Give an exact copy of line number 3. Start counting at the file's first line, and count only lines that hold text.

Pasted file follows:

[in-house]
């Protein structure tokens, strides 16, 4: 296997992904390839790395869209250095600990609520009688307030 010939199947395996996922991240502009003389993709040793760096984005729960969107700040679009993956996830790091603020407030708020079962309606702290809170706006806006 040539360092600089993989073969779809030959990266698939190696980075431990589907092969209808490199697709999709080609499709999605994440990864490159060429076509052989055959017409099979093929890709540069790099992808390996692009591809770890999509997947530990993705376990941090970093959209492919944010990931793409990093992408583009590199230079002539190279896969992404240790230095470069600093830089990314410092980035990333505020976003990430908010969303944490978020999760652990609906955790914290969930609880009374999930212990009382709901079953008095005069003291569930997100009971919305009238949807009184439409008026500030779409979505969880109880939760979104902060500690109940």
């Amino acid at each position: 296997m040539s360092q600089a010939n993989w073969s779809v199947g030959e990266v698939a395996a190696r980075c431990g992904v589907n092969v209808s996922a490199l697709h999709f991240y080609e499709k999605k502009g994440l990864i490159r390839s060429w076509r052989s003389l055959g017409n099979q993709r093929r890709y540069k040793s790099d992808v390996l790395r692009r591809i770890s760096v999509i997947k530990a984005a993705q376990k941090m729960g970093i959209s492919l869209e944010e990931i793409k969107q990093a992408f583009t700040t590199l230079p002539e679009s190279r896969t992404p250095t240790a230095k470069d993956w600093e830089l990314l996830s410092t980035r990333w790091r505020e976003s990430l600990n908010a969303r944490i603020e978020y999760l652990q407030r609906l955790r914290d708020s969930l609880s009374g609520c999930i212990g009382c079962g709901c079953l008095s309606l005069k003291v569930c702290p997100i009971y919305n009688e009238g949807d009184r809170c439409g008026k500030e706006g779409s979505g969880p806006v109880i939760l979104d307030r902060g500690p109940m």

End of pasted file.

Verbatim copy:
């Amino acid at each position: 296997m040539s360092q600089a010939n993989w073969s779809v199947g030959e990266v698939a395996a190696r980075c431990g992904v589907n092969v209808s996922a490199l697709h999709f991240y080609e499709k999605k502009g994440l990864i490159r390839s060429w076509r052989s003389l055959g017409n099979q993709r093929r890709y540069k040793s790099d992808v390996l790395r692009r591809i770890s760096v999509i997947k530990a984005a993705q376990k941090m729960g970093i959209s492919l869209e944010e990931i793409k969107q990093a992408f583009t700040t590199l230079p002539e679009s190279r896969t992404p250095t240790a230095k470069d993956w600093e830089l990314l996830s410092t980035r990333w790091r505020e976003s990430l600990n908010a969303r944490i603020e978020y999760l652990q407030r609906l955790r914290d708020s969930l609880s009374g609520c999930i212990g009382c079962g709901c079953l008095s309606l005069k003291v569930c702290p997100i009971y919305n009688e009238g949807d009184r809170c439409g008026k500030e706006g779409s979505g969880p806006v109880i939760l979104d307030r902060g500690p109940m």